2.1

The six phases of industrial relations in India

2.1.1 The first phase (Mid-19th century 1920)

It was the time India was under the British Government control. The British Government released many regulation and policy such as enforcing penalties for violating or breaking contract to limit the competitive advantages of indigenous employers against the British employers. A variety of policies and legislation were adopted during the latter half of the nineteenth century which became the basis of the emergence of industrial relations in India.

Many changes arose in social, economic and political conditions after the end of the First World War. Since the workers wage was not able to cover the rising living expense, there was intense labor unrest. The constitutional development in India led to the election of representatives to the Central and Provincial legislatures who took a leading role in initiating social legislation. The establishment of International Labor Organization (ILO) in 1919 as well as the emergence of trade unions in India, especially the foundation of All India 'Trade Union Congress (AITUC) in 1920 had a great and substantial influence on the labor legislation and industrial relations policy in India. 2.1.2 The second phase (1920 Independence 1947)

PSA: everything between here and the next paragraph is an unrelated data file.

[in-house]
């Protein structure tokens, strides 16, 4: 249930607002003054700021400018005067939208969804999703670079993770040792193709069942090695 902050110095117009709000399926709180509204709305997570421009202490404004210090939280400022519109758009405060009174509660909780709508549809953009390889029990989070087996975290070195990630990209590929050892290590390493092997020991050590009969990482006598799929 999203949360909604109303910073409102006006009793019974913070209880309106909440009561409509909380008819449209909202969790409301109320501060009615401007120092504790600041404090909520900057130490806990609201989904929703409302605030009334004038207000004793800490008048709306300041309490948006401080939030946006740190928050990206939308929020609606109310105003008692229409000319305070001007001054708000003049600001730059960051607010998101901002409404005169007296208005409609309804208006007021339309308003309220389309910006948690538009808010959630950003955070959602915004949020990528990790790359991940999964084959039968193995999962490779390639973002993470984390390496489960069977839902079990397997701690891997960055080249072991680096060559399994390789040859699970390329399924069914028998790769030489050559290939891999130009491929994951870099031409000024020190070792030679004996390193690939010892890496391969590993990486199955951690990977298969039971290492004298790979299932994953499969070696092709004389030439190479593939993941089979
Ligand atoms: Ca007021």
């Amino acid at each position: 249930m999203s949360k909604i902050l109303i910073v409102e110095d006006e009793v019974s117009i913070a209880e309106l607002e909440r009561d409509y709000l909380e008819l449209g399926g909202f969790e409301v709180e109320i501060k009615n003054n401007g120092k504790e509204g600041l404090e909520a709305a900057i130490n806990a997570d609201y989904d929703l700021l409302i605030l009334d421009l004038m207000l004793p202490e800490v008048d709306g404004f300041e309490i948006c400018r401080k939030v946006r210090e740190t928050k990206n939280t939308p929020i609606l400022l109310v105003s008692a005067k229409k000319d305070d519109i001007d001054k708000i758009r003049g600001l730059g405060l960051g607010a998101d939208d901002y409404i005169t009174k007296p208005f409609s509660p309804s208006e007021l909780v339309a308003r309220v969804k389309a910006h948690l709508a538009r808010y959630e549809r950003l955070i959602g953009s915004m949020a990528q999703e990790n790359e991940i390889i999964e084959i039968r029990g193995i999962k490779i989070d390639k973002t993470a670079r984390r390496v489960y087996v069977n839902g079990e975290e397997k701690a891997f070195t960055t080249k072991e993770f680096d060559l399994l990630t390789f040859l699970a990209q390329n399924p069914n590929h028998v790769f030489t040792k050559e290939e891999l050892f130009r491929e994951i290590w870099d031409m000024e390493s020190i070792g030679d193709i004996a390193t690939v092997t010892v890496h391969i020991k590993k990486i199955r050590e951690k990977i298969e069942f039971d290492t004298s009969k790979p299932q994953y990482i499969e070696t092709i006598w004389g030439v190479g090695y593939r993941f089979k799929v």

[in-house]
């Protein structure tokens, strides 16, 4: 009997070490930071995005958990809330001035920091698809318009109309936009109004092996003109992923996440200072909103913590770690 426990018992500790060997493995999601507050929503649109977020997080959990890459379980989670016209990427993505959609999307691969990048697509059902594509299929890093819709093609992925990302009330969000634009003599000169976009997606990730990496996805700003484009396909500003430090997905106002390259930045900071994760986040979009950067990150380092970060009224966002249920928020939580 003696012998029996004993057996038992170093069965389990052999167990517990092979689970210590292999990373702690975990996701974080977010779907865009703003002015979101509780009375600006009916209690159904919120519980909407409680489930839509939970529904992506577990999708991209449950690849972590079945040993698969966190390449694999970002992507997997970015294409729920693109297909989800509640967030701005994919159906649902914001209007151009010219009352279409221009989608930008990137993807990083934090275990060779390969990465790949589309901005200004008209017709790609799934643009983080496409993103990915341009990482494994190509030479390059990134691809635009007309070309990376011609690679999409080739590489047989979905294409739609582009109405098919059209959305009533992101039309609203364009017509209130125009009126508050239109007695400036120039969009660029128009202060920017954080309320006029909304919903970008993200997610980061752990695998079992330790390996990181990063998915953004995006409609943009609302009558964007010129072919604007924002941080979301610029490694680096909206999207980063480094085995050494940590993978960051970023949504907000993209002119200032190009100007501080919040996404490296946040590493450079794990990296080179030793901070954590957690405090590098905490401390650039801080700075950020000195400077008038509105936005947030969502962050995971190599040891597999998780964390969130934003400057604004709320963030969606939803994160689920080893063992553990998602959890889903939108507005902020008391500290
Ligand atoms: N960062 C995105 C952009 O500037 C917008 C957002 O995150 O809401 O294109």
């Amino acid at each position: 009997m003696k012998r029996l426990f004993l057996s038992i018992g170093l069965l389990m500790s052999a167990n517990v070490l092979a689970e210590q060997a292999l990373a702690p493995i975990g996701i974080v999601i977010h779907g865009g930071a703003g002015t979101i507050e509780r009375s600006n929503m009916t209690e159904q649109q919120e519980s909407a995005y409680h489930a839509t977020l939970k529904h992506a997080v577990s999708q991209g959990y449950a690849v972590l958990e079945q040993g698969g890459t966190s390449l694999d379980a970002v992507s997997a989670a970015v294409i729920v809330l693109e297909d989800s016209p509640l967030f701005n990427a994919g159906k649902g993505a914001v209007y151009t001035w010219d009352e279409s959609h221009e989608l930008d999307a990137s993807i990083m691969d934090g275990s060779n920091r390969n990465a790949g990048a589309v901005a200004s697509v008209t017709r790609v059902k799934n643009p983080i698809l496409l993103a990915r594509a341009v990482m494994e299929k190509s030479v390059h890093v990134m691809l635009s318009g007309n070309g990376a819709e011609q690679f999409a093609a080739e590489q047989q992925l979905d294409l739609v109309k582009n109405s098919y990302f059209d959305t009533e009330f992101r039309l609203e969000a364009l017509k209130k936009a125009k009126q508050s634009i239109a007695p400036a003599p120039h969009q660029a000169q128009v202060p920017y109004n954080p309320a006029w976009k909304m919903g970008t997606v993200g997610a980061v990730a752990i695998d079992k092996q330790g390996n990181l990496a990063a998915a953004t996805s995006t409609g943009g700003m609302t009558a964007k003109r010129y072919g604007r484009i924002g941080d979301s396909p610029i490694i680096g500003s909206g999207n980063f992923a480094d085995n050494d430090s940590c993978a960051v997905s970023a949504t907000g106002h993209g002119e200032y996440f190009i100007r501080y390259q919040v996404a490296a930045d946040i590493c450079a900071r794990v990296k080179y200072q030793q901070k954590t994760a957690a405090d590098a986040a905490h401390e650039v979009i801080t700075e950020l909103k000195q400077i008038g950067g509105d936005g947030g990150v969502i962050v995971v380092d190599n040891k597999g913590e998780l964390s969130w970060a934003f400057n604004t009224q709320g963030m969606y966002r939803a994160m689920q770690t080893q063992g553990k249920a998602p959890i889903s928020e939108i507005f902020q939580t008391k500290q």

Improving working condition as well as providing the social security benefits was the main focus of the government policy after the First World War which brought out the implementation of a range of new policies. The Trade Disputes Act, 1929 aimed at providing conciliation machinery for the industrial disputes. During that time, The Royal Commission on Labor (1929-31) made a survey to enquire the problem of Indian worker in term of